Under pressure from global material and workforce shortages, the rising prices of raw materials, and the growth in demand, Aerospace composites factories today acknowledge the need for digital acceleration. They have started to adopt new smart-factory technologies in order to become more agile and effective, increase profitability, boost productivity and cut costs.
While many believe the COVID-19 pandemic created the current supply chain challenges, it actually worsened challenges that had already existed. Aerospace & Defense are among the industries most affected by supply chain disruption. In response, supply chain manufacturers increasingly turn to smart factory, Industry 4.0 technologies, to maximize productivity and efficiency and save costs through hyper automation and predictive analytics. Hyperautomation 2.0, for example, which leverages AI and machine learning to automate production processes, gains wider adoption, according to recent Gartner research.
The Aerospace composites manufacturing industry, in particular, is investing in hyperautomation, IIoT, and software with AI-based predictive capabilities. Manufacturers rely on these advanced technologies to automate repetitive manual tasks and adapt to changes in real time, making them much more resilient. These technologies help them optimize the use of expensive composite materials to reduce waste and save money.
With factory digitization and optimization process in mind, these are the key steps that can be identified:
- Plan and strategize
- Assess current situation and areas for improvement
- Set KPIs
- Find the best vendor – look for proven experience in the aerospace/composites industry
- Measure ROI & continuous improvement
Theory aside, what do hyperautomation and manufacturing optimization look like in real life? This article reveals the step-by-step implementation journey of a Plataine Aerospace manufacturing customer, as it leveraged IIoT and AI at its manufacturing site, automating processes in a smart production line to cut costs and boost profits.
This is the story of a world-class Aerostructure composites manufacturer of jet engine nacelles that wanted to implement advanced industry 4.0 technologies to take advantage of hyperautomation, predictive capabilities, and features for composite material savings. The sequence of manufacturing operations at a high level looks like this:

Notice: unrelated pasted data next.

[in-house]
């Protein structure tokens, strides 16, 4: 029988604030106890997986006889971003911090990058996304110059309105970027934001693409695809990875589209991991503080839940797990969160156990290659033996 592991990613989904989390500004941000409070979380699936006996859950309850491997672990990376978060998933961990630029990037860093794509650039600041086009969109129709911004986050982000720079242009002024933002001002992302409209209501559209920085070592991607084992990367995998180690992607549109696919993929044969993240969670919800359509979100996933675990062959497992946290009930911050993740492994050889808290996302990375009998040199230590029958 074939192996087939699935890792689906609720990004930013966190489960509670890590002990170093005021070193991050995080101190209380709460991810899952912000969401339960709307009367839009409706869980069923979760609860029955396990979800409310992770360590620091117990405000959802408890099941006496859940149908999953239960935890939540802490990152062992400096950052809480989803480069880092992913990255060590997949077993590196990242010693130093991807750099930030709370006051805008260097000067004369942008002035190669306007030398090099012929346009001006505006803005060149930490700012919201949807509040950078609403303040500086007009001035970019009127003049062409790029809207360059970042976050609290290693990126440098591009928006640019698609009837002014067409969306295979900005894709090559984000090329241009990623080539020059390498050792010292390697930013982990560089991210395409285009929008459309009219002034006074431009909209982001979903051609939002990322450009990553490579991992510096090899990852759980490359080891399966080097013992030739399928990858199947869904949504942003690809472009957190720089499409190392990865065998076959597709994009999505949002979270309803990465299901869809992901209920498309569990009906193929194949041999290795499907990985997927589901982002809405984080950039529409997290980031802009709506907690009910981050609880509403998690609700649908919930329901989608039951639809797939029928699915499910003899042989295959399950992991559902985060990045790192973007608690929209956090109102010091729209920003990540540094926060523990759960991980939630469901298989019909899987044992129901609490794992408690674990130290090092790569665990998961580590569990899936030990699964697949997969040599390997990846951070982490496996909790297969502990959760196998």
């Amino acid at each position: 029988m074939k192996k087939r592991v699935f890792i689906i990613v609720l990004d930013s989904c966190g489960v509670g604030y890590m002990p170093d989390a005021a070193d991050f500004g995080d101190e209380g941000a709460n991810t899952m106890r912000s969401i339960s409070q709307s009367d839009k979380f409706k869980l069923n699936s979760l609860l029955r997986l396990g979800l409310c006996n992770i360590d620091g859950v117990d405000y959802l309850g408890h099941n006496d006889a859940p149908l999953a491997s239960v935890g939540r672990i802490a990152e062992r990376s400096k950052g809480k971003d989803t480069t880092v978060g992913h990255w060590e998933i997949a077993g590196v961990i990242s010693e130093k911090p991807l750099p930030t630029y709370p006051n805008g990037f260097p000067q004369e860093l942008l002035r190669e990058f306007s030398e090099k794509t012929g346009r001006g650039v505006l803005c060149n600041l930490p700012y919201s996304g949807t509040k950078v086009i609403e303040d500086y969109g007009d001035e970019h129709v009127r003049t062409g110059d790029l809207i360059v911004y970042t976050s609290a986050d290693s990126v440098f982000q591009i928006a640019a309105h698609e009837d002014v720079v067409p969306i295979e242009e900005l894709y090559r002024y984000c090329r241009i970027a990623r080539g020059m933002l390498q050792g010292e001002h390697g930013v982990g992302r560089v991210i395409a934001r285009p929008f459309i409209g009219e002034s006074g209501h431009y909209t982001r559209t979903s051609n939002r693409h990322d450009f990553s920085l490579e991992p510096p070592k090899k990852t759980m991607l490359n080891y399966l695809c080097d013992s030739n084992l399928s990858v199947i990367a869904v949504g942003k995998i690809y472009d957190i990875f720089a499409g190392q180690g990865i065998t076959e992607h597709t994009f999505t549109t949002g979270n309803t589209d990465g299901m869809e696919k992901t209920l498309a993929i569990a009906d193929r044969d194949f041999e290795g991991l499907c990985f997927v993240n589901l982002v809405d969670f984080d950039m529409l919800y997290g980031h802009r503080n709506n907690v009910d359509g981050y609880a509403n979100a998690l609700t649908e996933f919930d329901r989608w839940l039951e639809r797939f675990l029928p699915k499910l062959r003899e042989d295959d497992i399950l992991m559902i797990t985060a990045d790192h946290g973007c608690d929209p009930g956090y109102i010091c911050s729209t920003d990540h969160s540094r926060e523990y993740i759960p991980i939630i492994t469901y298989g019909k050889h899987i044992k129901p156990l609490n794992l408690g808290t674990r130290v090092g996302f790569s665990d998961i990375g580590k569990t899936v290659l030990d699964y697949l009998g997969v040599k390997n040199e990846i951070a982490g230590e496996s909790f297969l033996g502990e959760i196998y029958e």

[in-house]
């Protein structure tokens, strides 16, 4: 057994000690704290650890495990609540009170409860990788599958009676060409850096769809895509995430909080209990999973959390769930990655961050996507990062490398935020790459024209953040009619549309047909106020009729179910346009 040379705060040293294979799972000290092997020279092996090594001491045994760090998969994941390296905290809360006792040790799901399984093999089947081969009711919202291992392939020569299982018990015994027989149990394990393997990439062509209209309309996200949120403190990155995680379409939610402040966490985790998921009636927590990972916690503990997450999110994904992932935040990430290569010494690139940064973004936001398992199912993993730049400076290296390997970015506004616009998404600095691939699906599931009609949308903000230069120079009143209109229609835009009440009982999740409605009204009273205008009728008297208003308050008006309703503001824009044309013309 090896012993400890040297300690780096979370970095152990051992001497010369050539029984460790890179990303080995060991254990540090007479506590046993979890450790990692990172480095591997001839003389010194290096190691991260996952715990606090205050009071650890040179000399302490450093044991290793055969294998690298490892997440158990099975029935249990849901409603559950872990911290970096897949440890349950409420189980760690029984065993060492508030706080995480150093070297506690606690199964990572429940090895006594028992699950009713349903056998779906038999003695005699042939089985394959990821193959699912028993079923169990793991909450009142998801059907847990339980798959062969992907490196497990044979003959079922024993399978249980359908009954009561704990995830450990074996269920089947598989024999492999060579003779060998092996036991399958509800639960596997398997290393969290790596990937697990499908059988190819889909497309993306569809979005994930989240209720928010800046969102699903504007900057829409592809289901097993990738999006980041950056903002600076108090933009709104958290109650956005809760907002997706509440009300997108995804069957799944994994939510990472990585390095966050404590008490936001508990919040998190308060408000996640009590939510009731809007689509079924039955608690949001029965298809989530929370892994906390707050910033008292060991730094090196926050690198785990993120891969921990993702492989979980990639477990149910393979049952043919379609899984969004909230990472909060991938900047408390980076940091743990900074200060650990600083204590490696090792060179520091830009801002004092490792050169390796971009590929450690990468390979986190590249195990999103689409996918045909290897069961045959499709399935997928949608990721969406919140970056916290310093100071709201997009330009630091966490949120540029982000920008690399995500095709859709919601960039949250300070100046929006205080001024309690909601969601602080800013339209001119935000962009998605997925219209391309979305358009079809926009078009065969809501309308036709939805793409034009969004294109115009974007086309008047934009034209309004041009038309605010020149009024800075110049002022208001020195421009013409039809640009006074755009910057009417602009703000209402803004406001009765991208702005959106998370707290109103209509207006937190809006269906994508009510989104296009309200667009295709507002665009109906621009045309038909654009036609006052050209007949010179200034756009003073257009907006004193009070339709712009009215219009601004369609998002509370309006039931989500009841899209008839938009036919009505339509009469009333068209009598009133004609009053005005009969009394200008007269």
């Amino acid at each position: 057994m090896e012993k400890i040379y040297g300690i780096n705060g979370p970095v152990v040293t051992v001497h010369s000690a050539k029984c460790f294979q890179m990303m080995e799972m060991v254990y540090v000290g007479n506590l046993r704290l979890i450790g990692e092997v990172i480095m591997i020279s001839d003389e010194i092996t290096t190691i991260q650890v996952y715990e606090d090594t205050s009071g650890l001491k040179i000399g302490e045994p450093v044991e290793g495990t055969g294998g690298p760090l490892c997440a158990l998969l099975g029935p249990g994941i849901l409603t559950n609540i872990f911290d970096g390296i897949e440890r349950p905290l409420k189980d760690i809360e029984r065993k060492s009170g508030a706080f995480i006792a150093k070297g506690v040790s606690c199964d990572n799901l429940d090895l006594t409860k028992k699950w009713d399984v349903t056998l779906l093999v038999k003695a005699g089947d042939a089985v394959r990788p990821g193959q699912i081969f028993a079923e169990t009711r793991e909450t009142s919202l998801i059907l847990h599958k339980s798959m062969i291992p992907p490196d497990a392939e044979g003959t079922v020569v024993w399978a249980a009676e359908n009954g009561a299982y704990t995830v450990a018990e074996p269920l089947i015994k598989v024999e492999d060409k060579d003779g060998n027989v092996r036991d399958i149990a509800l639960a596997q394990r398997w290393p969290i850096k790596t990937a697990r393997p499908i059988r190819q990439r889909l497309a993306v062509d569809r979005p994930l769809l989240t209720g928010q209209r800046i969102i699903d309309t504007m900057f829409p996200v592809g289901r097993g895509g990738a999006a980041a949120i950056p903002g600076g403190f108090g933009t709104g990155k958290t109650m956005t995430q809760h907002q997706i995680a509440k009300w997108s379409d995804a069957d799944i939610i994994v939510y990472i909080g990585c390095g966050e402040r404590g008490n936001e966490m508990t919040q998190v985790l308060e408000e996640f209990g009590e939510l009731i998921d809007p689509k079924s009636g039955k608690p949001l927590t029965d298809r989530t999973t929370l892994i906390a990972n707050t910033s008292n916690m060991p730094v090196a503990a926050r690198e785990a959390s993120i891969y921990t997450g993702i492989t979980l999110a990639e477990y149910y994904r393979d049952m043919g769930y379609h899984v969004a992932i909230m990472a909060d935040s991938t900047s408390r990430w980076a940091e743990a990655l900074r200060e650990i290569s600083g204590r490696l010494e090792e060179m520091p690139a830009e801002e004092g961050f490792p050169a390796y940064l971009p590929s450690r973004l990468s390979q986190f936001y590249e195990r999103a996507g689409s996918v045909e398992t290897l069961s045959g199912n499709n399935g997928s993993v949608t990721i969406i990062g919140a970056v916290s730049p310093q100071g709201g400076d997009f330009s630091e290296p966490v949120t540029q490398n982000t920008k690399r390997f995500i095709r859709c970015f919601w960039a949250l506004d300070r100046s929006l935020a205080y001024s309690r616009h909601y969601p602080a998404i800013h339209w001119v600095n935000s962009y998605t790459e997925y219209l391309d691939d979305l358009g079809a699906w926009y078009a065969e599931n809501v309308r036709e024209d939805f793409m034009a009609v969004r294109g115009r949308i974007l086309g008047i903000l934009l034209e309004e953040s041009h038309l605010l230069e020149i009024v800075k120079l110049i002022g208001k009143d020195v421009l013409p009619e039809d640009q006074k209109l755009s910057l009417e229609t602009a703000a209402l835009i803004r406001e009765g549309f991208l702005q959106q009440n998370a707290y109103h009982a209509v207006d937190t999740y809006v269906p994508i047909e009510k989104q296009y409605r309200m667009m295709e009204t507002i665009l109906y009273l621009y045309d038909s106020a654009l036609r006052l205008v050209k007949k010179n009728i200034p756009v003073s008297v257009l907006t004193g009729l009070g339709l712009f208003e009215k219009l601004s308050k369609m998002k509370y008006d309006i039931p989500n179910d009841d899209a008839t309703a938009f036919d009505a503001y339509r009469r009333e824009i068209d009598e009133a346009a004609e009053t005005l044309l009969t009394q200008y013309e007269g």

1. Material receiving -> 2. Freezer managing -> 3. Defrosting -> 4. Cut & Kit > 5. Lamination and layup > 6. Curing (autoclaves).
Step 1: Receiving, tagging and storing composite material in freezers
Image source (Image not related to described manufacturing floor)
Receiving inventory is a time-consuming manual task that demands factory workers to register data and organize materials in the freezers – a manual and time consuming repetitive task that is prone to human error. Optimization entails automatic tracking of new inventory as soon as it arrives, using RFID sensors or barcode scanning.
Each material (i.e. roll) is registered and from then on continuously tracked via the Time-Sensitive Material Management application through its entire lifecycle – the software tracks location, condition and status of all materials and kits and automatically calculates exposure time.
With the removal of paperwork, manual registering and material tracking, the check-in process for new materials is much faster and human errors are eliminated. Inventory moves briskly from drop-off to freezer storage, extending material shelf life. Human errors are eliminated, saving costs and improving efficiency.
An example of barcode tracking with an app
Step 2 in the journey: Defrosting material
Workers often select which roll to defrost on their own, based simply on convenience (e.g. longer rolls are easier to work with, and often workers just take the ones closest to the door without giving it much thought). In our example, with material tracking software, the selection process in the factory floor is based on material optimization considering real-time data on shelf-life parameters, material length, and production demand.
This allowed for a significant reduction of material waste and also compliance with high sustainability standards.
A new capability was added – Digital Assistants send timely alerts and insightful AI-based recommendations, such as on the optimal roll to choose given the context (smart material selection). This makes material management and tracking totally automated, leading to reduced human error.